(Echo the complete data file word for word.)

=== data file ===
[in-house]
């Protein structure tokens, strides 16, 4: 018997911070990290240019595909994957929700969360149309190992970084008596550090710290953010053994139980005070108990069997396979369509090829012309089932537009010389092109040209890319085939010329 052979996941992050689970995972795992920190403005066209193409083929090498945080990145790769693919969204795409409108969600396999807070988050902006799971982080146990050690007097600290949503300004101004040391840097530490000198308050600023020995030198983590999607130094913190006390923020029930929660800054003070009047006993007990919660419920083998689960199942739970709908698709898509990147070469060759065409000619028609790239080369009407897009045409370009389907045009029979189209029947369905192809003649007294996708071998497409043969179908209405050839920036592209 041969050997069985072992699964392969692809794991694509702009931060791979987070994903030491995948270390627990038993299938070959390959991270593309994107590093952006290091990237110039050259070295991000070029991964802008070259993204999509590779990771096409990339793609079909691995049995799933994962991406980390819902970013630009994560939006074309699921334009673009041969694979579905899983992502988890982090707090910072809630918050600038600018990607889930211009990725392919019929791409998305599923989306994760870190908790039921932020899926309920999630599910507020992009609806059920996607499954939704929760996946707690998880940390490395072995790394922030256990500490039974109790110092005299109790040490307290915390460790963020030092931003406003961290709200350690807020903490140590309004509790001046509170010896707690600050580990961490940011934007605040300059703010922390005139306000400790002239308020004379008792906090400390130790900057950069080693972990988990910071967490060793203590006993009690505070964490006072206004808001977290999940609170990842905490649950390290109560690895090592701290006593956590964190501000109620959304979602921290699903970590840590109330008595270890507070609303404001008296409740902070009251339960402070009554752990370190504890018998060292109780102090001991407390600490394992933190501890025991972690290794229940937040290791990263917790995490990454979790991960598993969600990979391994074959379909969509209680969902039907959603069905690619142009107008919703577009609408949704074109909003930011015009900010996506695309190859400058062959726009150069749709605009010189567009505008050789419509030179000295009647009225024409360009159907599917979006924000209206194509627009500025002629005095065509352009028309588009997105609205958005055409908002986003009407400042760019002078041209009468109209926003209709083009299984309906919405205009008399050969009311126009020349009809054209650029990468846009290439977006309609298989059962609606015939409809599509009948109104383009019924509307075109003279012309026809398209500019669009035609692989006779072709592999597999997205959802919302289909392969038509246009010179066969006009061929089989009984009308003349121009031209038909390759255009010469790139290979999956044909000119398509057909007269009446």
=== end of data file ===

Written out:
[in-house]
């Protein structure tokens, strides 16, 4: 018997911070990290240019595909994957929700969360149309190992970084008596550090710290953010053994139980005070108990069997396979369509090829012309089932537009010389092109040209890319085939010329 052979996941992050689970995972795992920190403005066209193409083929090498945080990145790769693919969204795409409108969600396999807070988050902006799971982080146990050690007097600290949503300004101004040391840097530490000198308050600023020995030198983590999607130094913190006390923020029930929660800054003070009047006993007990919660419920083998689960199942739970709908698709898509990147070469060759065409000619028609790239080369009407897009045409370009389907045009029979189209029947369905192809003649007294996708071998497409043969179908209405050839920036592209 041969050997069985072992699964392969692809794991694509702009931060791979987070994903030491995948270390627990038993299938070959390959991270593309994107590093952006290091990237110039050259070295991000070029991964802008070259993204999509590779990771096409990339793609079909691995049995799933994962991406980390819902970013630009994560939006074309699921334009673009041969694979579905899983992502988890982090707090910072809630918050600038600018990607889930211009990725392919019929791409998305599923989306994760870190908790039921932020899926309920999630599910507020992009609806059920996607499954939704929760996946707690998880940390490395072995790394922030256990500490039974109790110092005299109790040490307290915390460790963020030092931003406003961290709200350690807020903490140590309004509790001046509170010896707690600050580990961490940011934007605040300059703010922390005139306000400790002239308020004379008792906090400390130790900057950069080693972990988990910071967490060793203590006993009690505070964490006072206004808001977290999940609170990842905490649950390290109560690895090592701290006593956590964190501000109620959304979602921290699903970590840590109330008595270890507070609303404001008296409740902070009251339960402070009554752990370190504890018998060292109780102090001991407390600490394992933190501890025991972690290794229940937040290791990263917790995490990454979790991960598993969600990979391994074959379909969509209680969902039907959603069905690619142009107008919703577009609408949704074109909003930011015009900010996506695309190859400058062959726009150069749709605009010189567009505008050789419509030179000295009647009225024409360009159907599917979006924000209206194509627009500025002629005095065509352009028309588009997105609205958005055409908002986003009407400042760019002078041209009468109209926003209709083009299984309906919405205009008399050969009311126009020349009809054209650029990468846009290439977006309609298989059962609606015939409809599509009948109104383009019924509307075109003279012309026809398209500019669009035609692989006779072709592999597999997205959802919302289909392969038509246009010179066969006009061929089989009984009308003349121009031209038909390759255009010469790139290979999956044909000119398509057909007269009446």